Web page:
Many of us feel “controlled” by another person periodically, and maybe even on a daily basis. Other people can have an extreme impact on our emotions, thoughts, and behavior. The truth is, each of us is allowing that person to take that control. We give them power over ourselves and our functioning, and this can greatly impact weight loss efforts and staying on track, as well as truly disrupt our lives. We can say “He made me so mad.” “She didn’t let me exercise.” “He made me feel guilty so I couldn’t do it.” etc.; but, truthfully, we each impact our own emotions, thoughts, and behaviors by how much we let others impact us.
Sometimes the amount of emotion we experience based on other people becomes debilitating to our own functioning, in minor and major ways. You may physically shut down, become depressed, isolate, develop anxiety about monitoring your behavior, go against your values/desires/goals, and not live life in a way you choose. You may blame others for not meeting your goals, such as why you cannot lose weight or eat healthily. You may become angry and resentful, more negative in your overall presentation, and begin to feel more dreadful about life in general; or become complacent about change or believe change is not possible.
Even as a psychologist with pretty good self-insight I am aware there are certain people in my life whom I allow the ability to take power over my emotions and behavior. It takes ongoing recognition of this, self-observation, and positive self-talk to talk myself down from the heightened emotion, and try hard not to let it impact my choices, my day, my week, etc. It is the people we care about the most who have the greatest ability to impact us in these ways. And, don’t fool yourself, when you find yourself saying you “don’t care” about someone or something, but your mood/choices/thoughts are continually impacted by them, you do care – even if that emotion is severe disdain. It is when we are neutral and experience no emotion, positive or negative, about someone or something that we truly “don’t care.”
Allowing others to take power over us comes from a multitude of factors. This may be an expression of your lack of self-confidence, feeling controlled throughout your upbringing, continuing to allow parents/friends/family to assert dominance in your life, feeling controlled by a partner, disappointment in yourself for failures along the way, baggage from past relationships continuing to control you now and also impacting current relationships… the list goes on. The problem is that, whatever underlies it, allowing others to have control over our thoughts, feelings, and behavior only intensifies these negative emotions, and we can turn into depressive and negative beings. This type of attitude will pose great difficulty with creating lasting, positive, healthy change within yourself.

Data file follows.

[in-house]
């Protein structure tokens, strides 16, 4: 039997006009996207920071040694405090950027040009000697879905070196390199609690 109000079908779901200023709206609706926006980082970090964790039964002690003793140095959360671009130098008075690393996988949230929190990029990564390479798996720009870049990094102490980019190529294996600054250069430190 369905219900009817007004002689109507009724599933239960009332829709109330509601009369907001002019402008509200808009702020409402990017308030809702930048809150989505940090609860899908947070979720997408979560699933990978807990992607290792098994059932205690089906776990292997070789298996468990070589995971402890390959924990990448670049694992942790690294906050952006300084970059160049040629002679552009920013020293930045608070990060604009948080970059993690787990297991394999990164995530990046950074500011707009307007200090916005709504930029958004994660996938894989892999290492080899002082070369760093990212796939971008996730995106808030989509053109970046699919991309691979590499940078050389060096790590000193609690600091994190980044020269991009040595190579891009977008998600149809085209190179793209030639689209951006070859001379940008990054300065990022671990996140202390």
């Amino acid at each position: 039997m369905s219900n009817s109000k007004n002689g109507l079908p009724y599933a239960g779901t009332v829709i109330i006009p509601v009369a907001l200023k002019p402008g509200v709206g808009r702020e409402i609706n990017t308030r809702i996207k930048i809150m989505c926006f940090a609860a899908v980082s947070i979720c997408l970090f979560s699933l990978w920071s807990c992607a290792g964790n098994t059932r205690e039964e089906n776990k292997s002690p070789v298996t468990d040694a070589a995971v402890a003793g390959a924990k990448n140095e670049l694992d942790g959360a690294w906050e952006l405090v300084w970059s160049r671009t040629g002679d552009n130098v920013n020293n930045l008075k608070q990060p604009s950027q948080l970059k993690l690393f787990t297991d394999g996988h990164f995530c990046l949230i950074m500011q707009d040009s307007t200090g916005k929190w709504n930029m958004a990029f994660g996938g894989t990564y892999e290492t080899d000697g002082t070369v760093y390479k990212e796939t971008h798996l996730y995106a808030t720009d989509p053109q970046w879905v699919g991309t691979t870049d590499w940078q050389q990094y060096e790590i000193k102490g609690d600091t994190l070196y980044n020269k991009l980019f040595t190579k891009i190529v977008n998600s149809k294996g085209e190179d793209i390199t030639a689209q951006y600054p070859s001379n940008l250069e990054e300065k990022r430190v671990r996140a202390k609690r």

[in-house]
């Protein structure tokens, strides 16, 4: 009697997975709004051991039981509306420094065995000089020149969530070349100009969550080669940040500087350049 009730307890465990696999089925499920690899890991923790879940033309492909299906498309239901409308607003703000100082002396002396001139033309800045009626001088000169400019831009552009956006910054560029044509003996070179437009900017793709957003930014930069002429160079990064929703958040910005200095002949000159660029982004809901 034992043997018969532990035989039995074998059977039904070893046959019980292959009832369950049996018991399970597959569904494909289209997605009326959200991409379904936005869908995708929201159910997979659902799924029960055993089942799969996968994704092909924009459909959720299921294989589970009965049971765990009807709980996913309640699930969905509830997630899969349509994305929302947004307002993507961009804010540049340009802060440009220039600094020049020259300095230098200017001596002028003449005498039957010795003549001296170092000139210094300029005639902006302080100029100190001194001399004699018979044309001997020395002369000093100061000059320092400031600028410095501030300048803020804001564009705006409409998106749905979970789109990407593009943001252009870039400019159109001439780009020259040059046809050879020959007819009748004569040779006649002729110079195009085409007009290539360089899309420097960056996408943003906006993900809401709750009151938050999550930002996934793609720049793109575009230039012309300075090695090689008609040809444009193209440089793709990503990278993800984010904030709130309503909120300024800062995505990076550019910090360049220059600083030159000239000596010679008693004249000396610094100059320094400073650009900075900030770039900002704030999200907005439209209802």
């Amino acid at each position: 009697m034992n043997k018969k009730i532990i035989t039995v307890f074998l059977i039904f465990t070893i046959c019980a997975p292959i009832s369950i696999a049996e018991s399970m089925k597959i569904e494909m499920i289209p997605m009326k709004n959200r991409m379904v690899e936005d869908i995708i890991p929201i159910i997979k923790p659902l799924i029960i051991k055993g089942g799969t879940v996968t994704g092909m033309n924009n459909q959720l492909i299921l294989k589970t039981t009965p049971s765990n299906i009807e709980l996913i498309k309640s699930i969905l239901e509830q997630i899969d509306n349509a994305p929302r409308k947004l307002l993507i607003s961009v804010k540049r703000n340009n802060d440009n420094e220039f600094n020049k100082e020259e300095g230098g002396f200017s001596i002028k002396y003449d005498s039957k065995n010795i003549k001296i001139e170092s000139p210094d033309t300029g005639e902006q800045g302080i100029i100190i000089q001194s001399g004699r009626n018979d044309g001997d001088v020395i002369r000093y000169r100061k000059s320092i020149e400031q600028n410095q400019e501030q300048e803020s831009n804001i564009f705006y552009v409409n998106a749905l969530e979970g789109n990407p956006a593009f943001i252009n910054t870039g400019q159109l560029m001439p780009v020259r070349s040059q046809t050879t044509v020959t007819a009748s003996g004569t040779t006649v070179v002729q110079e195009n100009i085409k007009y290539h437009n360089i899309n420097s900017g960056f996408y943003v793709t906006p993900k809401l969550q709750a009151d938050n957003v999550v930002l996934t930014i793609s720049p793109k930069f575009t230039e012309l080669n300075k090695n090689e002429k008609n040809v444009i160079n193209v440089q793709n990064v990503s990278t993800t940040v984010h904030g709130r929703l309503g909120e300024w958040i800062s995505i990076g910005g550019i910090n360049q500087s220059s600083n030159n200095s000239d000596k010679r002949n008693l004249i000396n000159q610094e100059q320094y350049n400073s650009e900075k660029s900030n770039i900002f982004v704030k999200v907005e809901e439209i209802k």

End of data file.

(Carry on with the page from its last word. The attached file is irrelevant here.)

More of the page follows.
In Amy Morin’s book “13 Things Mentally Strong People Don’t Do” she talks about people allowing others to assert power over them in chapter 2, titled “They Don’t Give Away Their Power.” This entire book is a terrific read for establishing personal positive change in any area of your life, and I highly recommend it.
In her book, she provides examples of “Empowering Other People to have Power over You.” Ask yourself these things…
- Are you deeply offended by criticism or negative feedback?
- Do other people make you feel so angry you say and do things you regret?
- Do you change your goals based on what other people think?
- Does the type of day you’re going to have depend on how other people behave?
- When other people guilt you into doing something do you do it, even when you don’t want to?
- Do you work hard to be sure other people see you in a positive light because your self-worth depends on how others perceive you?
- Do you spend a lot of time complaining about other people and circumstances you don’t like?
- Do you often complain about all of the things you “have to” do in life?
- Do you go to great lengths to avoid uncomfortable emotions, such as embarrassment or sadness?
- Do you have difficulty setting boundaries, but then feel resentful toward people who take up your time and energy?
- Do you hold a grudge when someone offends or hurts you?
If you answered yes to one or more of the items above, you are allowing others to take power over you and control your thoughts, feelings, and behaviors. Not allowing for this takes self-confidence, understanding your values and goals, having a plan for how you want your life to look, and working toward your goals regardless of what others may think.
Disclaimer: of course, asserting ourselves and living in terms of our values and goals should not hurt other people. It is merely important we do not allow others to get in the way of healthy goals, let negative emotions stop us from engaging in positive behavior, accept responsibility for our lives, and stop blaming others for our failures. Sometimes your positive changes may disrupt the household, or somehow impact another person in your life. Be cognizant of this, but do not let it stop you. Problem solve with others, communicate your needs, and be assertive as you need to. Just because anyone else does not like your choice, even a partner/child/family member/friend/employer, it does not mean it is not the right choice.
Stopping yourself from allowing others to have this control over you takes identifying personal values, goal identification, understanding of why these things are important to you, clarifying order of importance in your value system and goals, developing greater self-awareness, and perseverance despite negative emotions, situations, thoughts, days, weeks, and interpersonal stress. More on these topics in future posts!
Be true to yourself, be real, be confident, and be assertive!
Amy Morin, LCSW… http://amymorinlcsw.com/
13 Things Mentally Strong People Don’t Do… http://amymorinlcsw.com/mentally-strong-people/